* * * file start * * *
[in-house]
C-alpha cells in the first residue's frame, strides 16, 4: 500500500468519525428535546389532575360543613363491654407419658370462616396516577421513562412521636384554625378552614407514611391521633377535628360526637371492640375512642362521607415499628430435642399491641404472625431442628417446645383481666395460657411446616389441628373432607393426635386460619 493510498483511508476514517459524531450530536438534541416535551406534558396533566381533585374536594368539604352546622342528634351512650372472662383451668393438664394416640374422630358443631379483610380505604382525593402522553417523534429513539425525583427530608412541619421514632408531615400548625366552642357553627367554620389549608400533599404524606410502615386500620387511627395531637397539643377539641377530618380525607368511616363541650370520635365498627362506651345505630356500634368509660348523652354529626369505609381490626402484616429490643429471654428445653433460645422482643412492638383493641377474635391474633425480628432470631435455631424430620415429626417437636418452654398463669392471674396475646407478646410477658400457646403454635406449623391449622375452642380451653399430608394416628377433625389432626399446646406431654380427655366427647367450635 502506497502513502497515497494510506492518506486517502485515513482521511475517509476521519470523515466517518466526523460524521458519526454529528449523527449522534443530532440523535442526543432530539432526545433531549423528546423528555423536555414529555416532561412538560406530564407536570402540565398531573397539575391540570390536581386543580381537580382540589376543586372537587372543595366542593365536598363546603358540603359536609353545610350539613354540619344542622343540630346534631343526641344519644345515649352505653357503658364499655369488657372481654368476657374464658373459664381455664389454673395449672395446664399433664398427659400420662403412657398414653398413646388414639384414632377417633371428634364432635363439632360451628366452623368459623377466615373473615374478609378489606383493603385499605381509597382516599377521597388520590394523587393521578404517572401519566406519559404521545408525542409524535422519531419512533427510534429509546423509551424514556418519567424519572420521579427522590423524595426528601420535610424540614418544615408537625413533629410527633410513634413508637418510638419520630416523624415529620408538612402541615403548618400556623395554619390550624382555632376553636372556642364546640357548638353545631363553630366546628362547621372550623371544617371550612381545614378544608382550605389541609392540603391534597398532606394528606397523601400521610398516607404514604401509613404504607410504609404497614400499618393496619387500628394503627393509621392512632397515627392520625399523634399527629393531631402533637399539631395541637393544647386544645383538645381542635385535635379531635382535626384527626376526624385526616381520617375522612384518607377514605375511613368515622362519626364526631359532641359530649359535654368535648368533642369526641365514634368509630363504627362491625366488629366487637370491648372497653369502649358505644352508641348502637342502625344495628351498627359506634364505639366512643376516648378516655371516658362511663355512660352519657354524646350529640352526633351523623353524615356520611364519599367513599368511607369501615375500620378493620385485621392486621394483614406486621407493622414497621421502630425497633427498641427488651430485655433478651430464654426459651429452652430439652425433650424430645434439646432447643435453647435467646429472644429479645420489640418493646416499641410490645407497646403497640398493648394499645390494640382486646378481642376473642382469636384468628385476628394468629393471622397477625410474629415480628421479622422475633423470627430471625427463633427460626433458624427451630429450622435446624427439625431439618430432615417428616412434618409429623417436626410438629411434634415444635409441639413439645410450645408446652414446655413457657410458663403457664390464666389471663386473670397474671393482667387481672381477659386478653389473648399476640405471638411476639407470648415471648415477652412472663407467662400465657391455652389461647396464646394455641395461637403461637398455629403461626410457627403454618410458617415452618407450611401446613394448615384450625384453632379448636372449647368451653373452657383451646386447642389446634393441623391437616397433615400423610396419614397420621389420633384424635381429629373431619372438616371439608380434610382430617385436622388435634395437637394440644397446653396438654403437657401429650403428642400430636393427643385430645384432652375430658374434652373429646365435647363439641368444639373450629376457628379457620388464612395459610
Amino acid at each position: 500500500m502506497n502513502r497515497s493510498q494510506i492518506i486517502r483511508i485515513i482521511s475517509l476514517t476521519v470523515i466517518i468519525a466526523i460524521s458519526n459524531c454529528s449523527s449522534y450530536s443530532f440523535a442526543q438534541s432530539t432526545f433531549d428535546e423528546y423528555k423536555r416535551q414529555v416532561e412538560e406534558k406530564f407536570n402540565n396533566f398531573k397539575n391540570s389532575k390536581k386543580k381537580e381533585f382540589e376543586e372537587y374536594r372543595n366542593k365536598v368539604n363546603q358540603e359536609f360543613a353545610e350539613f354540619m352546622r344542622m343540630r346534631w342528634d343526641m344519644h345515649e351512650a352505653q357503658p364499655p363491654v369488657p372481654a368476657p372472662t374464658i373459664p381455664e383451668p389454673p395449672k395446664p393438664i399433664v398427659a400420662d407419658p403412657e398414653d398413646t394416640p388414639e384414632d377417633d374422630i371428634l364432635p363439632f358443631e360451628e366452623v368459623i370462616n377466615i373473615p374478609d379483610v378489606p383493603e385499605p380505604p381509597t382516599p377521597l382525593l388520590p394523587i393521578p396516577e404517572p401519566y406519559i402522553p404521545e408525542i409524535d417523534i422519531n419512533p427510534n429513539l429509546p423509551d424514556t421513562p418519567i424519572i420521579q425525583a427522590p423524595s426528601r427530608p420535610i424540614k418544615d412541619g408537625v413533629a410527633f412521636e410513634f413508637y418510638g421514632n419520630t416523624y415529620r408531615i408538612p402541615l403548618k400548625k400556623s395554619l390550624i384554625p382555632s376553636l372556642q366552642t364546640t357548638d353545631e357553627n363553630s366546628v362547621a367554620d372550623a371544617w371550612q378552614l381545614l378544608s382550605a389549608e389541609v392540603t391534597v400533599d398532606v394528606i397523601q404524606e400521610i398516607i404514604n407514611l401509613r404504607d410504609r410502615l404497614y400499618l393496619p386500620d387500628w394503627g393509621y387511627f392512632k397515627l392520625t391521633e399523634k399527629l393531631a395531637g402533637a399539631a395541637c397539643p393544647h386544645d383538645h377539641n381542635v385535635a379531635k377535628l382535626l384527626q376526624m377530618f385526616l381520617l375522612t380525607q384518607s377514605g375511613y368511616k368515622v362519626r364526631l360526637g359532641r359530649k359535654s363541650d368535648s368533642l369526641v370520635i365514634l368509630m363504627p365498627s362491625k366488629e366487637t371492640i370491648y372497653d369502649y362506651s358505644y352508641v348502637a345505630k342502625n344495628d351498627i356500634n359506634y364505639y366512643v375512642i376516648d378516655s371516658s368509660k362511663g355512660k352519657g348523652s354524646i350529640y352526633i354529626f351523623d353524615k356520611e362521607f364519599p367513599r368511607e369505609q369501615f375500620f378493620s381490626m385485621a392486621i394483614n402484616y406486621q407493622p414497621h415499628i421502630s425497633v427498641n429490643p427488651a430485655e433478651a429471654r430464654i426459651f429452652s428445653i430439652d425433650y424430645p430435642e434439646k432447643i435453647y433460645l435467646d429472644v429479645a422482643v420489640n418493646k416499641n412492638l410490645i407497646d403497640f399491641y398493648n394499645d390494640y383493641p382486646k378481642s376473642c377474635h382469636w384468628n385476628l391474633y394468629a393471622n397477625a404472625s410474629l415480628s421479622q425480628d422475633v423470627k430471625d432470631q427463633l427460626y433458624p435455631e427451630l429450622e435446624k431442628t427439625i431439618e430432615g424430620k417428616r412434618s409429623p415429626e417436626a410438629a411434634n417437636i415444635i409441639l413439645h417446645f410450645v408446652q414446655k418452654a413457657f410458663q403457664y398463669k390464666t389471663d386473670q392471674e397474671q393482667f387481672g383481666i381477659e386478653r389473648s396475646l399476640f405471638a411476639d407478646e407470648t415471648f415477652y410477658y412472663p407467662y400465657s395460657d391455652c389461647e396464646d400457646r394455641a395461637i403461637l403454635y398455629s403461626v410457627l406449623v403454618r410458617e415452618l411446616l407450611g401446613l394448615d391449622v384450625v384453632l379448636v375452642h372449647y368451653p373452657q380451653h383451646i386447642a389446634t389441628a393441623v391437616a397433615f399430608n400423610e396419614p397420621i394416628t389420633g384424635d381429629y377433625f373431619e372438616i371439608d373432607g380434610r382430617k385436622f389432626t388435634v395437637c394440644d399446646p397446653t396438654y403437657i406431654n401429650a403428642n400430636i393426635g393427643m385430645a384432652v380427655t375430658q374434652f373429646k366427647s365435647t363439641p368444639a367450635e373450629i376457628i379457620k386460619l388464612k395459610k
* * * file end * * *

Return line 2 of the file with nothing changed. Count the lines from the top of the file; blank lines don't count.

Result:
C-alpha cells in the first residue's frame, strides 16, 4: 500500500468519525428535546389532575360543613363491654407419658370462616396516577421513562412521636384554625378552614407514611391521633377535628360526637371492640375512642362521607415499628430435642399491641404472625431442628417446645383481666395460657411446616389441628373432607393426635386460619 493510498483511508476514517459524531450530536438534541416535551406534558396533566381533585374536594368539604352546622342528634351512650372472662383451668393438664394416640374422630358443631379483610380505604382525593402522553417523534429513539425525583427530608412541619421514632408531615400548625366552642357553627367554620389549608400533599404524606410502615386500620387511627395531637397539643377539641377530618380525607368511616363541650370520635365498627362506651345505630356500634368509660348523652354529626369505609381490626402484616429490643429471654428445653433460645422482643412492638383493641377474635391474633425480628432470631435455631424430620415429626417437636418452654398463669392471674396475646407478646410477658400457646403454635406449623391449622375452642380451653399430608394416628377433625389432626399446646406431654380427655366427647367450635 502506497502513502497515497494510506492518506486517502485515513482521511475517509476521519470523515466517518466526523460524521458519526454529528449523527449522534443530532440523535442526543432530539432526545433531549423528546423528555423536555414529555416532561412538560406530564407536570402540565398531573397539575391540570390536581386543580381537580382540589376543586372537587372543595366542593365536598363546603358540603359536609353545610350539613354540619344542622343540630346534631343526641344519644345515649352505653357503658364499655369488657372481654368476657374464658373459664381455664389454673395449672395446664399433664398427659400420662403412657398414653398413646388414639384414632377417633371428634364432635363439632360451628366452623368459623377466615373473615374478609378489606383493603385499605381509597382516599377521597388520590394523587393521578404517572401519566406519559404521545408525542409524535422519531419512533427510534429509546423509551424514556418519567424519572420521579427522590423524595426528601420535610424540614418544615408537625413533629410527633410513634413508637418510638419520630416523624415529620408538612402541615403548618400556623395554619390550624382555632376553636372556642364546640357548638353545631363553630366546628362547621372550623371544617371550612381545614378544608382550605389541609392540603391534597398532606394528606397523601400521610398516607404514604401509613404504607410504609404497614400499618393496619387500628394503627393509621392512632397515627392520625399523634399527629393531631402533637399539631395541637393544647386544645383538645381542635385535635379531635382535626384527626376526624385526616381520617375522612384518607377514605375511613368515622362519626364526631359532641359530649359535654368535648368533642369526641365514634368509630363504627362491625366488629366487637370491648372497653369502649358505644352508641348502637342502625344495628351498627359506634364505639366512643376516648378516655371516658362511663355512660352519657354524646350529640352526633351523623353524615356520611364519599367513599368511607369501615375500620378493620385485621392486621394483614406486621407493622414497621421502630425497633427498641427488651430485655433478651430464654426459651429452652430439652425433650424430645434439646432447643435453647435467646429472644429479645420489640418493646416499641410490645407497646403497640398493648394499645390494640382486646378481642376473642382469636384468628385476628394468629393471622397477625410474629415480628421479622422475633423470627430471625427463633427460626433458624427451630429450622435446624427439625431439618430432615417428616412434618409429623417436626410438629411434634415444635409441639413439645410450645408446652414446655413457657410458663403457664390464666389471663386473670397474671393482667387481672381477659386478653389473648399476640405471638411476639407470648415471648415477652412472663407467662400465657391455652389461647396464646394455641395461637403461637398455629403461626410457627403454618410458617415452618407450611401446613394448615384450625384453632379448636372449647368451653373452657383451646386447642389446634393441623391437616397433615400423610396419614397420621389420633384424635381429629373431619372438616371439608380434610382430617385436622388435634395437637394440644397446653396438654403437657401429650403428642400430636393427643385430645384432652375430658374434652373429646365435647363439641368444639373450629376457628379457620388464612395459610